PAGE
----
Lifestyle factors associated with breast cancer are high in Cayman
In the Caribbean, breast cancer is the most common cancer among women and the leading cause of cancer death in women (Caribbean Cancer Index). In the Cayman Islands, as of 2018, 38% of all reported cancer cases at the breast cancer registry were breast cancer and 16% of these were diagnosed in women under the age of 40.
Within the Caribbean, mortality from female breast cancer is relatively high and in Cayman alone, it is the second leading cause of all deaths in women. According to a 2016 report by Raghazzi, between 2003 and 2013, 21.8% of all cancer related deaths in Caribbean women were due to breast cancer and Cayman had the highest breast cancer mortality rate, of 29.8% while Belize had the lowest rate, of 14.1%.
The Pan American Health Organization (PAHO) reports that the average age of women with breast cancer in the Cayman Islands, is 51-years old and approximately 47% of all cases are stage-2. Population-based studies suggest that breast cancer susceptibility may be associated with aging, reproductive history, and lifestyle factors.
Local lifestyle trends reveal that Caymanian women are not playing an adequate role in reducing their breast cancer risk.
Some examples are as follows:
1. Alcohol use. The World Health Organization (WHO) risk factor survey of 2012 found that approximately 40% of Caymanian women reported consuming alcohol within a 30-day period with 14% reporting that they had engaged in regular binge drinking. According to breastcancer.org, “Compared to women who don't drink at all, women who have three alcoholic drinks per week have a 15% higher risk of breast cancer. Experts estimate that the risk of breast cancer goes up another 10% for each additional drink women regularly have each day.”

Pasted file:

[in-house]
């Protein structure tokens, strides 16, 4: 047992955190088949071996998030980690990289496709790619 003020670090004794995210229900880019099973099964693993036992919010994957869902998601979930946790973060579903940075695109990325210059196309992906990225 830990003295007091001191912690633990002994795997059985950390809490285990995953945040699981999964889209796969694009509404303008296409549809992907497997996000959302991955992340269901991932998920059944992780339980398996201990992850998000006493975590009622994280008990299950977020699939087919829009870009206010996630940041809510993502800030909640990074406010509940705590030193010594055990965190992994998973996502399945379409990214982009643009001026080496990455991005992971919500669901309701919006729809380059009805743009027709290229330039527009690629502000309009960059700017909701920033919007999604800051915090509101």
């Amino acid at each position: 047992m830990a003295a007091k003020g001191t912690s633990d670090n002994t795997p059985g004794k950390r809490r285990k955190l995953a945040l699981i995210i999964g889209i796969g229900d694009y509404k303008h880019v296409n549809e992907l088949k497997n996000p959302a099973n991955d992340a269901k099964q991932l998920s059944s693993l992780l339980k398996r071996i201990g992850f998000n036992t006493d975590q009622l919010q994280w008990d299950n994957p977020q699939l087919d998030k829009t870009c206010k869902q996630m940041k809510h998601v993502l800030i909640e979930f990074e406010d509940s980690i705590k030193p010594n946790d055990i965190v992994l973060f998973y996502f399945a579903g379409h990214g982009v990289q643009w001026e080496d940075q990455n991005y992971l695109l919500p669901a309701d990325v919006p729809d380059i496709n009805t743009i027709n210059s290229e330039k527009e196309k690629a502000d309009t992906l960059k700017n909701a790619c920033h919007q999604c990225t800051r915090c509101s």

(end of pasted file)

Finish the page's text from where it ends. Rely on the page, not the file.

2. Smoking. According to the WHO risk factor survey of 2012, approximately 9% of Caymanian women smoke. Of those who smoke, almost 82% smoke daily. A major study funded by Breast Cancer Now found that smoking is associated with an increased risk of breast cancer, particularly among those who began smoking during adolescence and those with a family history of the disease (more than 35% increase in risk).
3. Being overweight. Being overweight or obese increases risk for developing breast cancer and of recurrence with a heightened risk after menopause. Cancer risk is said to go up with significant weight gain, after the age of 18. According to the WHO risk factor survey of 2012, 29.2% of Caymanian women are overweight and are 45.1% are obese.
3. Inactivity. According to the Cayman Islands STEPS Survey of 2012, more than 44% of Caymanian women do not engage in physical activity. Exercise alters estrogen metabolism which helps to reduce the risk of breast cancer and according to the Women's Health Initiative, women who walk briskly for 1¼ to 2½ hours a week have an 18% less risk of breast cancer than women who are inactive.
4. Limited breast-feeding. Breastfeeding reduces the risk of getting breast cancer by forcing breast cells to become more mature and by causing genetic changes that protect against breast cancer. There is no statistical data on the percentage of Caymanian women who breastfeed but it is likely to be similar to North American numbers. According to breastcancer.org, less than 20% of American women follow the World Health Organization (WHO) recommendation that infants should be fed only breast milk for the first 6 months.
5. Hormone replacement therapy (HRT). Hormone replacement therapy is commonly offered and administered in the Cayman Islands. A review of worldwide evidence has found that almost all forms of the treatment are linked to a raised breast cancer risk. This risk is higher for more than 10 years after use. In the United Kingdom, users who began five years of treatment, aged 50, were 33% more likely to develop breast cancer within 20 years than women who had never used HRT. (Institute of Cancer Research)
It is important for women to play an active role in their own cancer prevention. The American Cancer Society (ACS) recommends annual screening from age 45 and The American College of Obstetricians and Gynecologists recommends that women in their 20s and 30s have breast exams every one to three years and every year once they turn 40. The ACS states that breast self-exams should be performed from age 20. Other lifestyle factors not mentioned in this article that impact breast cancer risk include diet, oral contraceptive use, vitamin D deficiency, stress, lack of sleep, exposure to environmental pollutants and exposure to radiation.
Factors such as age and genetics cannot be changed, but women have a major role to play in reducing their breast cancer risk.